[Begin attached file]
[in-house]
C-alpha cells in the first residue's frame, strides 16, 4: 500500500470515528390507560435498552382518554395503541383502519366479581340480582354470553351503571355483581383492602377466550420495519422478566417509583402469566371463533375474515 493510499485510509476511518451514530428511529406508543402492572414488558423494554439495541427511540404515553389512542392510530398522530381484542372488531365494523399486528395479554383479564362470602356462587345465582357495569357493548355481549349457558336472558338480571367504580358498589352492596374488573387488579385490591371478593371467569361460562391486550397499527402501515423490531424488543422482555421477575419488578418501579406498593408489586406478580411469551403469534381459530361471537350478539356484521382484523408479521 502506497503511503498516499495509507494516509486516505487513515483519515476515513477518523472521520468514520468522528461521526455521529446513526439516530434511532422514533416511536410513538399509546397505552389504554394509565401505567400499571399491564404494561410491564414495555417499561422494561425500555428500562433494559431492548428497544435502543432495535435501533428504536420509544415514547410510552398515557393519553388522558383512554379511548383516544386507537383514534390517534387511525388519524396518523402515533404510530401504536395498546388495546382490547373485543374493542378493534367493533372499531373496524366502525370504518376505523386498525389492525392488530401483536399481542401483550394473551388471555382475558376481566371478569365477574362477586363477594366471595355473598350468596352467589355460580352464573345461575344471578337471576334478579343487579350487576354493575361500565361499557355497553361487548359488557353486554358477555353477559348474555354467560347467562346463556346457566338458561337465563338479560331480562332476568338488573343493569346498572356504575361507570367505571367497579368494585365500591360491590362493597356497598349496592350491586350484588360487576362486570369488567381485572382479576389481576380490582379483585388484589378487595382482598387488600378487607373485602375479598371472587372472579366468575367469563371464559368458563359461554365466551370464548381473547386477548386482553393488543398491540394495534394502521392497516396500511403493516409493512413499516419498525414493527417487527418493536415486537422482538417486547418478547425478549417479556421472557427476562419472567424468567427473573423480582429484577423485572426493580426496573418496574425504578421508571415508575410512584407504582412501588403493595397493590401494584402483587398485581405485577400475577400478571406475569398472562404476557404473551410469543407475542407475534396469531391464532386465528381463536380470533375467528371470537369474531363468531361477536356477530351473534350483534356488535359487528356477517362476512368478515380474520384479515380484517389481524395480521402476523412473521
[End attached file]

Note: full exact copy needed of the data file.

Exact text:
[in-house]
C-alpha cells in the first residue's frame, strides 16, 4: 500500500470515528390507560435498552382518554395503541383502519366479581340480582354470553351503571355483581383492602377466550420495519422478566417509583402469566371463533375474515 493510499485510509476511518451514530428511529406508543402492572414488558423494554439495541427511540404515553389512542392510530398522530381484542372488531365494523399486528395479554383479564362470602356462587345465582357495569357493548355481549349457558336472558338480571367504580358498589352492596374488573387488579385490591371478593371467569361460562391486550397499527402501515423490531424488543422482555421477575419488578418501579406498593408489586406478580411469551403469534381459530361471537350478539356484521382484523408479521 502506497503511503498516499495509507494516509486516505487513515483519515476515513477518523472521520468514520468522528461521526455521529446513526439516530434511532422514533416511536410513538399509546397505552389504554394509565401505567400499571399491564404494561410491564414495555417499561422494561425500555428500562433494559431492548428497544435502543432495535435501533428504536420509544415514547410510552398515557393519553388522558383512554379511548383516544386507537383514534390517534387511525388519524396518523402515533404510530401504536395498546388495546382490547373485543374493542378493534367493533372499531373496524366502525370504518376505523386498525389492525392488530401483536399481542401483550394473551388471555382475558376481566371478569365477574362477586363477594366471595355473598350468596352467589355460580352464573345461575344471578337471576334478579343487579350487576354493575361500565361499557355497553361487548359488557353486554358477555353477559348474555354467560347467562346463556346457566338458561337465563338479560331480562332476568338488573343493569346498572356504575361507570367505571367497579368494585365500591360491590362493597356497598349496592350491586350484588360487576362486570369488567381485572382479576389481576380490582379483585388484589378487595382482598387488600378487607373485602375479598371472587372472579366468575367469563371464559368458563359461554365466551370464548381473547386477548386482553393488543398491540394495534394502521392497516396500511403493516409493512413499516419498525414493527417487527418493536415486537422482538417486547418478547425478549417479556421472557427476562419472567424468567427473573423480582429484577423485572426493580426496573418496574425504578421508571415508575410512584407504582412501588403493595397493590401494584402483587398485581405485577400475577400478571406475569398472562404476557404473551410469543407475542407475534396469531391464532386465528381463536380470533375467528371470537369474531363468531361477536356477530351473534350483534356488535359487528356477517362476512368478515380474520384479515380484517389481524395480521402476523412473521